Frankenstein 2015

Frankenstein 2015 - Bernard Rose

Hollywood is obsessed with creating contemporary adaptations of legends and horror stories. According to List Challenges, there are 55 Frankenstein themed movies, which most people would agree seems rather excessive. Frankenstein has proven to be a popular story to be retold, beginning with Mary Shelley’s original plot in 1818 which inspired the first short film in 1910, followed by numerous other revivals throughout the 20th century.
Since then, Frankenstein and his monster have been reinterpreted into television series like Penny Dreadful, which aired on Showtime, as well as games like Frankenstein that is currently hosted by the slots provider Pocketfruity. But it’s Shelley’s tale that continues to inspire filmmakers, prompting recent features such as this particular movie in question. 2015 reigned in a couple of these monster-themed films, though most people fell for the hype around Victor Frankenstein and never realized that there was another movie released a month prior.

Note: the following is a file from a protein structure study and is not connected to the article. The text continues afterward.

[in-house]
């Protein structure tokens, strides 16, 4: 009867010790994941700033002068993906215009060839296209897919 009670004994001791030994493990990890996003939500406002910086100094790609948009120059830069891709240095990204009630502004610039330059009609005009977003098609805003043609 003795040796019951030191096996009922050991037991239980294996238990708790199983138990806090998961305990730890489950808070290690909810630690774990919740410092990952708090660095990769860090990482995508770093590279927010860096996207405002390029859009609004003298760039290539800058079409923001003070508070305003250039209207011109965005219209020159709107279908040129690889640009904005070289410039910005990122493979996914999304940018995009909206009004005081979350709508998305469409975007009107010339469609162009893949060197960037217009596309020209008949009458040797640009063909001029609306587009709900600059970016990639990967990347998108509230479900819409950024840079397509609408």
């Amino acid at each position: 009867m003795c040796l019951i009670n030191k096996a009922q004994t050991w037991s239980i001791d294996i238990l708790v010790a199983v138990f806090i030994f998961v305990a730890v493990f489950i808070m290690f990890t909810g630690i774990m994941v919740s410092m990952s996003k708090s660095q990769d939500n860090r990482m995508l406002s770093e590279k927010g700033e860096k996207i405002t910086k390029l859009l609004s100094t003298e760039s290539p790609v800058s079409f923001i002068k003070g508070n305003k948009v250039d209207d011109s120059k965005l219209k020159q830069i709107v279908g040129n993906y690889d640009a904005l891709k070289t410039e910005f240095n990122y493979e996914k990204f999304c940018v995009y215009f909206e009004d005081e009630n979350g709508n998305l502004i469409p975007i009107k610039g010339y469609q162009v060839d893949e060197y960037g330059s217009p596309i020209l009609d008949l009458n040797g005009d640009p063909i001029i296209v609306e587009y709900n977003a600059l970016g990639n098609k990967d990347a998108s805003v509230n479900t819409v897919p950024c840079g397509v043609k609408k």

While Paul McGuigan’s adaptation fell short of expectations due to cheesy lines and disconnected scenes, Bernard Rose’s film Frankenstein did not disappoint. The premise as a present-day Frankenstein tale was a promise from the get-go, revolving around a failed human experiment by married scientists that resulted in the legendary monster.
Frankenstein 2015

Told through the eyes of Adam, Rose humanized the being and allowed viewers to sympathize with the monster. He created Adam to be as complex as any human, capable of emotions and feelings like love. Vastly different from previous remakes that painted the man-made creation as a savage, you’re shown that he is merely a product of his environment.
Adam’s character is believable and goes through human experiences that in one way or another, we can relate to. It’s an age-old tale that highlights modern-day issues—perhaps one of the most realistic depictions of the Frankenstein story yet.
More violent in comparison to past films, Frankenstein wasn’t made for the faint-hearted. It received mixed reviews across the critics, averaging 5.1 stars on IMDb and scoring even lower on Rotten Tomatoes. Violence played into the unfavorable reviews, but the film was largely well received as a laudable addition to the horror genre.
Rose did Shelley’s story justice while putting his own unique spin on the oft-told narrative. It’s a hauntingly beautiful retelling that would appease any fan of horror flicks, and proof that not every movie about the monster is as superficial as Victor Frankenstein. But as for any future remakes, maybe it’s about time the storyline is retired altogether.

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